After Dating For 5 Years, My Partner Came Out As Gay

My boyfriend and I were together for five years, which is a pretty long time for a lot of modern romances—so much so that I thought we’d be tying the knot soon. But instead of a proposal, he delivered a revelation that shook me to my core: he came out as gay. Amidst the life changes, here’s what I learned and some of my thoughts about what happened.

  1. It’s OK not to be OK. Anyone who receives this kind of news would be reeling in shock. I definitely was, and that’s OK. It’s normal to feel angry, hurt, betrayed, or horrified. I know I felt all of those things and it took me a long time to process it. This was a relationship I thought would last a lifetime, after all. Allowing myself to grieve and be honest about my feelings was what helped me work through them.
  2. It was just as painful for him as it was for me. This was a big step for my partner to take. Making a life-changing revelation and deciding to step away from a secure, long-term relationship to follow his truth takes guts. When he came out, I tried my best to be supportive and to ask questions calmly despite my anger. This allowed him to fully explain himself and his side of the story, which actually helped me find closure in the months that followed. Knowing what he was going through, why he was with me, and how much it hurt him when he realized he could never love me as I loved him allowed me to see things from his perspective. Don’t get me wrong, it still hurt badly, but at least I understood.
  3. There’s no point wondering which “signs” you missed. When I was still reeling from the news, I started to isolate some moments, like my partner expressing an interest in fashion or enjoying RuPaul’s Drag Race, as signs that I should have noticed. But trying to find “gotcha” moments from memory based on stereotypical ideas of gay men was pointless and reductive. While of course stereotypes are often based on some truth, virtually no one fits into one specific box. Like everyone else, gay people are, well, people. They’re multi-faceted, and my ex-partner is too.
  4. It’s not my fault. It’s impossible to “turn” your partner gay. That literally never happens and is a very harmful idea to toss around. There are tons of different factors that can influence an individual’s sexual orientation. I blamed myself a lot when my partner first came out, but I didn’t do anything wrong. He is who he is and it has nothing to do with me.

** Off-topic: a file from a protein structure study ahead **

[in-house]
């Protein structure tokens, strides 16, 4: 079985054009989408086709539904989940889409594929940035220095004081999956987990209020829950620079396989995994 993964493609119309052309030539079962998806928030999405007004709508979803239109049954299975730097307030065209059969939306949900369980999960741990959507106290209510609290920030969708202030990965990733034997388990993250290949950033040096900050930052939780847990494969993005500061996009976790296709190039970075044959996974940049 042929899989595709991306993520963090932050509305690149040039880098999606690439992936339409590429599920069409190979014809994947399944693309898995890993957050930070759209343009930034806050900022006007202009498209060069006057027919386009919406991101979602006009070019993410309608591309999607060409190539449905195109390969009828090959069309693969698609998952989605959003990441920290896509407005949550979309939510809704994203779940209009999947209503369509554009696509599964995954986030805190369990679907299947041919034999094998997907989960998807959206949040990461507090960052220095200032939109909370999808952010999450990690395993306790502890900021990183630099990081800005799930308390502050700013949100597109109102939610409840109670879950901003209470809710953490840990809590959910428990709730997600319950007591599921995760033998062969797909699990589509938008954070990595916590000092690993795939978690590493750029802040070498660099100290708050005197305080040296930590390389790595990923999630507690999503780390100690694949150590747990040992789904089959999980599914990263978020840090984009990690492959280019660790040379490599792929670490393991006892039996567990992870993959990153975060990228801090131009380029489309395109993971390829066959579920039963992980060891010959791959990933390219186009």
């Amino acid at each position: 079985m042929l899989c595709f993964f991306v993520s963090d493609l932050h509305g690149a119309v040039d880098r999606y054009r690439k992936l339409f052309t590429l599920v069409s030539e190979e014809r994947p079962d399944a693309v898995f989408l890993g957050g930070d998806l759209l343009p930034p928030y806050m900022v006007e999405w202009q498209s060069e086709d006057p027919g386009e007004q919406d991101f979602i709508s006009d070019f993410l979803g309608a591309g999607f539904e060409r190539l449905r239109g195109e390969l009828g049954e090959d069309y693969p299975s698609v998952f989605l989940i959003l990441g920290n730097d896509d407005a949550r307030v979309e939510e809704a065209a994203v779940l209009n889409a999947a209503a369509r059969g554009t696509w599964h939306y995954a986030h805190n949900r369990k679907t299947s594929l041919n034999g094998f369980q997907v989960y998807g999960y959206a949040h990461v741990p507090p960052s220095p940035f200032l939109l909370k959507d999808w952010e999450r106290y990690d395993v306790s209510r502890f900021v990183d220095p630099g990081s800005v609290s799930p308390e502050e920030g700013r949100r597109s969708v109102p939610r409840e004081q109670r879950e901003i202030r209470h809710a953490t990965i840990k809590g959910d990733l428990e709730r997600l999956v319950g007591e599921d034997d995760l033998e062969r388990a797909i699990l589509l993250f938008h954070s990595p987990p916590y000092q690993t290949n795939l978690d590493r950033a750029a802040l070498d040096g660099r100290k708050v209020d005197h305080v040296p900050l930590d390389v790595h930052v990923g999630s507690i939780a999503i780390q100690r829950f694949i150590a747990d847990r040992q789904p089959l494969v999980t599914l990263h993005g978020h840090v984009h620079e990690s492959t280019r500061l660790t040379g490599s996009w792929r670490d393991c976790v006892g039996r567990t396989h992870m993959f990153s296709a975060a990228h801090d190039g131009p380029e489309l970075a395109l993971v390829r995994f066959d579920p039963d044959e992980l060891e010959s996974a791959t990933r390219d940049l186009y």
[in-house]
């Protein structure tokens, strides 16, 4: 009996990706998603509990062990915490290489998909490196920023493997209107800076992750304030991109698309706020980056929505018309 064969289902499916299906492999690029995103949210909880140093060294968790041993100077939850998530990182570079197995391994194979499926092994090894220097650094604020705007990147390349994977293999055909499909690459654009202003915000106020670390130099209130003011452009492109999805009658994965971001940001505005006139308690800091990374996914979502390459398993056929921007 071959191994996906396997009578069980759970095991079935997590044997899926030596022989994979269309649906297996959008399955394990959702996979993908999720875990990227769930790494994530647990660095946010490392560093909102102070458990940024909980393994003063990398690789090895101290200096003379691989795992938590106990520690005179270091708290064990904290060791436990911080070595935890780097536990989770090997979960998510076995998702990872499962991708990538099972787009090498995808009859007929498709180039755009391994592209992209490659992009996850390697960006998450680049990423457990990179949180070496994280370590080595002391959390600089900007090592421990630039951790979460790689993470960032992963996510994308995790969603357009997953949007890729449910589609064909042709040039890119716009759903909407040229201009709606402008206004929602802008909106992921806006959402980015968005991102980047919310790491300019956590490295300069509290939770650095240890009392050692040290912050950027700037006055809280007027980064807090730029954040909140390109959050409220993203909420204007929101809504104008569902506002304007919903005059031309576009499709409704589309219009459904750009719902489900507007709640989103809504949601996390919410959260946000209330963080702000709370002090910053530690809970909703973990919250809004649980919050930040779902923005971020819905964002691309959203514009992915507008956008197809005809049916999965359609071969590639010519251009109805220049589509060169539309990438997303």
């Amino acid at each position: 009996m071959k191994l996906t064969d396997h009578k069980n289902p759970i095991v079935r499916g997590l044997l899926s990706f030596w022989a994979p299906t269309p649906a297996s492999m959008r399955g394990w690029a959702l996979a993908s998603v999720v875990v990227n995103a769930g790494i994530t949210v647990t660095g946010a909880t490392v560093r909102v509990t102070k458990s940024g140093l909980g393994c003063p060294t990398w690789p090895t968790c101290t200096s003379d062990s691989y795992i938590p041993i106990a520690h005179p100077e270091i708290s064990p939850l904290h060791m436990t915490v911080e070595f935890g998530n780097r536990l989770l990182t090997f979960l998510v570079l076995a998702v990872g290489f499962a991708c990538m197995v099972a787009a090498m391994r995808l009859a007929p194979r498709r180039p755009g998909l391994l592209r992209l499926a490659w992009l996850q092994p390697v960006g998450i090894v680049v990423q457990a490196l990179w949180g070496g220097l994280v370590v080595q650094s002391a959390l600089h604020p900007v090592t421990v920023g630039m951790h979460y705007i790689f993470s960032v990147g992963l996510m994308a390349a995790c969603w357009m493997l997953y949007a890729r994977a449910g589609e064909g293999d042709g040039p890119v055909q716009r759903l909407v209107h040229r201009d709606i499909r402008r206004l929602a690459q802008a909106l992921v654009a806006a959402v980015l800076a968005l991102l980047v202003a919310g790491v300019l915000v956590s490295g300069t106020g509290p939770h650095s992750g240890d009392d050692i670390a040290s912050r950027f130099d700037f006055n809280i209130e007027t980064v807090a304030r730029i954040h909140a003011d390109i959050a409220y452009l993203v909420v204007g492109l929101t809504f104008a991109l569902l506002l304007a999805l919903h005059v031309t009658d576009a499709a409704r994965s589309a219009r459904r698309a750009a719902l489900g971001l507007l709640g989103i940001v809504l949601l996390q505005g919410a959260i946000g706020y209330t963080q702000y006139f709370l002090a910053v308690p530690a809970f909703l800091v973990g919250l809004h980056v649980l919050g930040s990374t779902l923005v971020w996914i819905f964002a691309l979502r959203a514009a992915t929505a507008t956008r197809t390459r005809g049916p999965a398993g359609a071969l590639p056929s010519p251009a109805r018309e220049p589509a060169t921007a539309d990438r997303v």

5. It’s not my partner’s fault either. I remember feeling a lot of anger when my boyfriend told me he was gay. Why hadn’t he noticed sooner? Why hadn’t he said something before? Had he been leading me on for five years? Society, while slightly more accepting now, is still not exactly the most welcoming towards the LGBT community. Coming out can be traumatic and coming to terms with your orientation can be very difficult for many. If there was more support for the LGBT community in general, he likely wouldn’t have had to take so much time to feel brave enough to come out. Besides, being gay is not something my partner can control any more than I can control being straight.
  6. Being an ally means standing up to friends. I had friends make all sorts of questionable comments when I told them about why my relationship ended. Some wondered how I could have not known. Some hinted that he could be my “gay best friend” now. While it’s important to recognize a lost cause in an argument, it’s equally important to correct friends and tell them why these jokes aren’t in the best taste. I wanted to be an ally to my partner, not participate in derogatory jokes against him.
  7. The response we received was wildly different. One of the hardest things I experienced while going through this breakup was the huge discrepancy in the way my partner and I were received individually. My partner was being lauded for being brave and coming out. I was in the corner, my struggles forgotten, looked at with pity, and became the brunt of problematic jokes. It was definitely tough to deal with that.
  8. Time to heal is necessary. After breaking up, I started to question if I was attractive. I started being nervous about dating again because I was worried that the same thing would happen again. I started doubting the sexuality of everyone around me. It’s important to know that these fears are valid. My relationship wasn’t what I thought it was and didn’t turn out the way I expected it to, so it was natural for me to feel more than a little betrayed. But understanding that the thoughts I was having were because of grief and pain and didn’t translate to reality helped to keep me grounded. All I really needed was time to heal and move on.
  9. It’s not all about me.  I don’t mean that a partner coming out shouldn’t affect me at all. Of course it should and it does. But at the end of the day, what I was going through and what my boyfriend was going through weren’t all that different. We were both nervous, frightened, and struggling to understand a new change in our lives. Sometimes I do wonder if it’s weird that I’ve been intimate with someone who is gay, but then I think, what do those thoughts say about my values? Sexuality is complicated and can evolve over time. Discovering one’s sexual orientation is something to be celebrated, and my partner’s journey of self-discovery is one I’m proud to have been a part of.
Always give your 100%… unless you're donating blood. Then don't.